#49: Joseph Henrich on What History Can Tell Us About Psychology

Joseph Henrich is Professor and Chair of the Department of Human Evolutionary Biology at Harvard University. He is the co-author of one of the most influential social science papers of the previous decade. That paper described "WEIRD" people—those who are from a Western, Educated, Industrialized, Rich, Democratic culture—and how overgeneralization based on WEIRD samples has skewed social science research. He recently published a book expanding on this idea and shedding further light on why WEIRD psychology is so peculiar, called "The WEIRDest People in the World." In this conversation, we talk about where these ideas came from, who really came up with with the acronym WEIRD, how Joe's early trajectory wound through aerospace engineering and anthropology, and much more. The resonating theme of this interview is that history matters. It matters for understanding the psychological make up of our own culture. It matters for how Joe developed his most influential ideas, based on his own unique educational history. Furthermore, psychology as a field has mostly done a poor judge of accounting for the history of people and cultures. Joe is co-author on a recent paper making an argument that this needs to change: see his recent "Psychology as a Historical Science" for more details.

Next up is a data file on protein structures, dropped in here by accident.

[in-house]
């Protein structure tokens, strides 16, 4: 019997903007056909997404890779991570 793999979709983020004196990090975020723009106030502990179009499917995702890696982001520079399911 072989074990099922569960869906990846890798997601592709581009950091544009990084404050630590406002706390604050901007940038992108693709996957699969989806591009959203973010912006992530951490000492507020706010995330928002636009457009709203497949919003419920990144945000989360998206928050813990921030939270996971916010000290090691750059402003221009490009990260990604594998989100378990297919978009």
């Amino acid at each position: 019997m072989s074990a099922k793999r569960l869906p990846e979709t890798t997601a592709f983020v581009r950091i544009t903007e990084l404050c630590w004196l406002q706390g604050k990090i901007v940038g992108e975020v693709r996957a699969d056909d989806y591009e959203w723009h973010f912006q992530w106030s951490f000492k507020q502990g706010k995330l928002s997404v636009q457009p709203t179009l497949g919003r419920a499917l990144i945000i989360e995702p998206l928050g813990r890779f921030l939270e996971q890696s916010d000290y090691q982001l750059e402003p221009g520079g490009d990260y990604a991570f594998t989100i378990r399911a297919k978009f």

INTERVIEW BEGINS—8:55.

Joe's website.


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